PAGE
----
It just seemed like the horrible war would never end.
So he met with the Big Three:
Stalin, Churchill and he.
But what they could do? They could not see.
But just when victory was in sight,
FDR had a stroke and died overnight.
FD, president thirty-two,
America he loved and knew.
He was a good citizen; loyal and true,
And was the most elected president too.
And now, though he’s a figure of lore,
He helped us win and fight that horrible war.
An excerpt from short story by Delanie Wampler...
“Shelby said that she heard from Dave that Chuck Ryan rarely showers,” she laughs.
“Well gross people smell gross I guess,” I say with a chuckle. Suddenly everything becomes eerily quiet. Three loud pops ring out, just screaming terror into everyone’s ears. Three people crash to the floor at the end of the hallway. The smack of their bodies hitting the tile is sickening. There are screams, blood, and people running everywhere. Chuck Ryan’s grimacing face appears at the end of the hallway. As I lock eyes with him for a half a second, it hits me that all our lives are in great jeopardy and I panic as I see two handguns in each of his hands . . .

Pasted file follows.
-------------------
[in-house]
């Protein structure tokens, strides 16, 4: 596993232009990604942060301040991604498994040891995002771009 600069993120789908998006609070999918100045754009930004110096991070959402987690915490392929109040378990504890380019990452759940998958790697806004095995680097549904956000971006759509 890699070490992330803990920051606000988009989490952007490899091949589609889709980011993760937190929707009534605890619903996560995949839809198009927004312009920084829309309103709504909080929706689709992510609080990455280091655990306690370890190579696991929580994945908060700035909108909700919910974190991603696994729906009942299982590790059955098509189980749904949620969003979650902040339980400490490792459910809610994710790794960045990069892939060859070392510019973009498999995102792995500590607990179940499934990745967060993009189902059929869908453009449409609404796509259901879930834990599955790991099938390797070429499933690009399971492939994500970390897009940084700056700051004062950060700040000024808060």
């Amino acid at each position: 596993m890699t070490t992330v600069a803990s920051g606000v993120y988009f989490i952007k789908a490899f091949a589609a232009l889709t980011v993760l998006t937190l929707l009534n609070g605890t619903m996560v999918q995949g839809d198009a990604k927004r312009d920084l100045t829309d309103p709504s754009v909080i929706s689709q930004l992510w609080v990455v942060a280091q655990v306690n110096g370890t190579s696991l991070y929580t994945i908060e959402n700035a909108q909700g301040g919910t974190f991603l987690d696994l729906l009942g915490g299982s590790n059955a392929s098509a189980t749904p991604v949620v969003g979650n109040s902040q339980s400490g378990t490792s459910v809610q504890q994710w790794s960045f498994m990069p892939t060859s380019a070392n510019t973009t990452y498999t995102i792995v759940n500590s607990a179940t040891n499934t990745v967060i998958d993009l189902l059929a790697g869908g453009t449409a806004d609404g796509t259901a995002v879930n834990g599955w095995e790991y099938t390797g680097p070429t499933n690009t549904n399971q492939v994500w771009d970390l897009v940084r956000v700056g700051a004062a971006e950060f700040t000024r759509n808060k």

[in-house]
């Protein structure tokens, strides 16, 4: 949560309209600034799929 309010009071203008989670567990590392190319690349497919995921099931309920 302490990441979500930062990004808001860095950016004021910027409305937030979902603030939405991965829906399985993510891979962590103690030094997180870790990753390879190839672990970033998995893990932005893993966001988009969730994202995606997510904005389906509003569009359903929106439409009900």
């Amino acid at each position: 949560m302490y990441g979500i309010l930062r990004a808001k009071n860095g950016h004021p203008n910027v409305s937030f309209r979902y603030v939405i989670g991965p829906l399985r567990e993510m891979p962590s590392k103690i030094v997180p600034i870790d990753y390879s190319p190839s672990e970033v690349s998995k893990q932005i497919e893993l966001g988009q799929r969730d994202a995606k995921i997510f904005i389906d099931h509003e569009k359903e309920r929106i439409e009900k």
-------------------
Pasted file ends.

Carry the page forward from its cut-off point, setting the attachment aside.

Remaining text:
Click here for the full story!
Koreans all over the world celebrate the national holiday of Sami-il on March 1st, marking their movement of independence from Japan. Read this short story by Jiny Lee to find out more: March 1st is a significant day for Koreans. In 1910 Korea acquiesced to Japan, and was annexed. Koreans lost their natural rights, suffering under the control of Japan. Three years later, Koreans, who lost patience with the restriction, began a liberation campaign. Commemorating the brave actions of their ancestors, Koreans made March 1st a national holiday. The next day is the worst day for students; Korean school begins right after the anniversary. Disheveled and crestfallen students come to school, like cattle which are being drawn along to a slaughterhouse. The depression, however, does not remain for much time. Garrulous students start to gradually become blithe again, joining the conversation. March is ultimately a month of increased energy for me!